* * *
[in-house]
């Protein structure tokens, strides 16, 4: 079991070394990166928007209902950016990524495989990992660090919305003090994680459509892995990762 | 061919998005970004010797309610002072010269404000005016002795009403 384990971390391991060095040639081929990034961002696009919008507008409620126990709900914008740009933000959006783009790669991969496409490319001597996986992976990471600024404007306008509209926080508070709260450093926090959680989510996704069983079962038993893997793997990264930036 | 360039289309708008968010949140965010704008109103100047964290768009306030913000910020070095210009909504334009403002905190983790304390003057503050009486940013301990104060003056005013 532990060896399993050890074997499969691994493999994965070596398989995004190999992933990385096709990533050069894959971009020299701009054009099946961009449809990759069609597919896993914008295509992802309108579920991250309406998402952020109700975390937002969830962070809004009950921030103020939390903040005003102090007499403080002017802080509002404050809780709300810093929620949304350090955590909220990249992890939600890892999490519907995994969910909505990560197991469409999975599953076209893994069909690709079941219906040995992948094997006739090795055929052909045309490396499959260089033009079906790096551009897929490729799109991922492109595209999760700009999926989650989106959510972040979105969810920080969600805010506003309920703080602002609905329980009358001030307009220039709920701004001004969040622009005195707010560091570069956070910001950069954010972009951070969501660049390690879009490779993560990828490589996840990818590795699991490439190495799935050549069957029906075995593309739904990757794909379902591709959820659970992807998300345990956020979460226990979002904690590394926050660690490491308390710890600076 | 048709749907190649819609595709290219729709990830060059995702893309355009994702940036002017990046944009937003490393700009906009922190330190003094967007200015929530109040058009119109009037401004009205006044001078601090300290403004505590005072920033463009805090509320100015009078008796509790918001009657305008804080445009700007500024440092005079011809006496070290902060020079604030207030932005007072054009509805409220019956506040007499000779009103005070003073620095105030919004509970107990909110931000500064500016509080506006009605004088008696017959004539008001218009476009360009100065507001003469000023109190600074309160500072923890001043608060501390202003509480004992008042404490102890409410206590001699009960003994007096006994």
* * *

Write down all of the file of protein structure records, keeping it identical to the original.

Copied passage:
[in-house]
């Protein structure tokens, strides 16, 4: 079991070394990166928007209902950016990524495989990992660090919305003090994680459509892995990762 | 061919998005970004010797309610002072010269404000005016002795009403 384990971390391991060095040639081929990034961002696009919008507008409620126990709900914008740009933000959006783009790669991969496409490319001597996986992976990471600024404007306008509209926080508070709260450093926090959680989510996704069983079962038993893997793997990264930036 | 360039289309708008968010949140965010704008109103100047964290768009306030913000910020070095210009909504334009403002905190983790304390003057503050009486940013301990104060003056005013 532990060896399993050890074997499969691994493999994965070596398989995004190999992933990385096709990533050069894959971009020299701009054009099946961009449809990759069609597919896993914008295509992802309108579920991250309406998402952020109700975390937002969830962070809004009950921030103020939390903040005003102090007499403080002017802080509002404050809780709300810093929620949304350090955590909220990249992890939600890892999490519907995994969910909505990560197991469409999975599953076209893994069909690709079941219906040995992948094997006739090795055929052909045309490396499959260089033009079906790096551009897929490729799109991922492109595209999760700009999926989650989106959510972040979105969810920080969600805010506003309920703080602002609905329980009358001030307009220039709920701004001004969040622009005195707010560091570069956070910001950069954010972009951070969501660049390690879009490779993560990828490589996840990818590795699991490439190495799935050549069957029906075995593309739904990757794909379902591709959820659970992807998300345990956020979460226990979002904690590394926050660690490491308390710890600076 | 048709749907190649819609595709290219729709990830060059995702893309355009994702940036002017990046944009937003490393700009906009922190330190003094967007200015929530109040058009119109009037401004009205006044001078601090300290403004505590005072920033463009805090509320100015009078008796509790918001009657305008804080445009700007500024440092005079011809006496070290902060020079604030207030932005007072054009509805409220019956506040007499000779009103005070003073620095105030919004509970107990909110931000500064500016509080506006009605004088008696017959004539008001218009476009360009100065507001003469000023109190600074309160500072923890001043608060501390202003509480004992008042404490102890409410206590001699009960003994007096006994």